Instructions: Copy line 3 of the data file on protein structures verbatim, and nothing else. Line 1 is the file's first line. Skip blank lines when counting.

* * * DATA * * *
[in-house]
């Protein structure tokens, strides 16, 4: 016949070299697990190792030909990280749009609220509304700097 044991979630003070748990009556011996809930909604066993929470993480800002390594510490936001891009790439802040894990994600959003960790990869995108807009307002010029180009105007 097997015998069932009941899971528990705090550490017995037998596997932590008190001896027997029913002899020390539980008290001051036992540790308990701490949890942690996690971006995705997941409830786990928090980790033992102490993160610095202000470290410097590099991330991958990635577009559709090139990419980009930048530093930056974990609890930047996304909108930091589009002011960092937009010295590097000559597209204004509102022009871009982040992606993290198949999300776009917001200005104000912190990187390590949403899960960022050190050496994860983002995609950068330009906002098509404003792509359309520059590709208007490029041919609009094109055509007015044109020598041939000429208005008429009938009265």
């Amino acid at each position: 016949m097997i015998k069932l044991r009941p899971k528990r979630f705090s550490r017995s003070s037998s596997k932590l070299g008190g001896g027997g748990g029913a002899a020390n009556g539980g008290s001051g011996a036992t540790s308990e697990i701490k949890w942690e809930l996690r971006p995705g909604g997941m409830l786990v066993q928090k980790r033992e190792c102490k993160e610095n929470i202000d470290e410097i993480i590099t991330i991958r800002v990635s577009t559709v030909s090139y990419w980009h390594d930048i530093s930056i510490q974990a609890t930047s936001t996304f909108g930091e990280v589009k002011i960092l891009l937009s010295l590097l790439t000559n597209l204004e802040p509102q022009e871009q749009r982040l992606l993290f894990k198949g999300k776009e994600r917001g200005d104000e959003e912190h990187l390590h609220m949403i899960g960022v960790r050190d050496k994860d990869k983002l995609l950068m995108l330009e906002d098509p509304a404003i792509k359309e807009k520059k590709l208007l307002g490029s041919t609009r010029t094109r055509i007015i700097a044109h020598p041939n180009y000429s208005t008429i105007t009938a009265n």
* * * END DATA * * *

């Amino acid at each position: 016949m097997i015998k069932l044991r009941p899971k528990r979630f705090s550490r017995s003070s037998s596997k932590l070299g008190g001896g027997g748990g029913a002899a020390n009556g539980g008290s001051g011996a036992t540790s308990e697990i701490k949890w942690e809930l996690r971006p995705g909604g997941m409830l786990v066993q928090k980790r033992e190792c102490k993160e610095n929470i202000d470290e410097i993480i590099t991330i991958r800002v990635s577009t559709v030909s090139y990419w980009h390594d930048i530093s930056i510490q974990a609890t930047s936001t996304f909108g930091e990280v589009k002011i960092l891009l937009s010295l590097l790439t000559n597209l204004e802040p509102q022009e871009q749009r982040l992606l993290f894990k198949g999300k776009e994600r917001g200005d104000e959003e912190h990187l390590h609220m949403i899960g960022v960790r050190d050496k994860d990869k983002l995609l950068m995108l330009e906002d098509p509304a404003i792509k359309e807009k520059k590709l208007l307002g490029s041919t609009r010029t094109r055509i007015i700097a044109h020598p041939n180009y000429s208005t008429i105007t009938a009265n």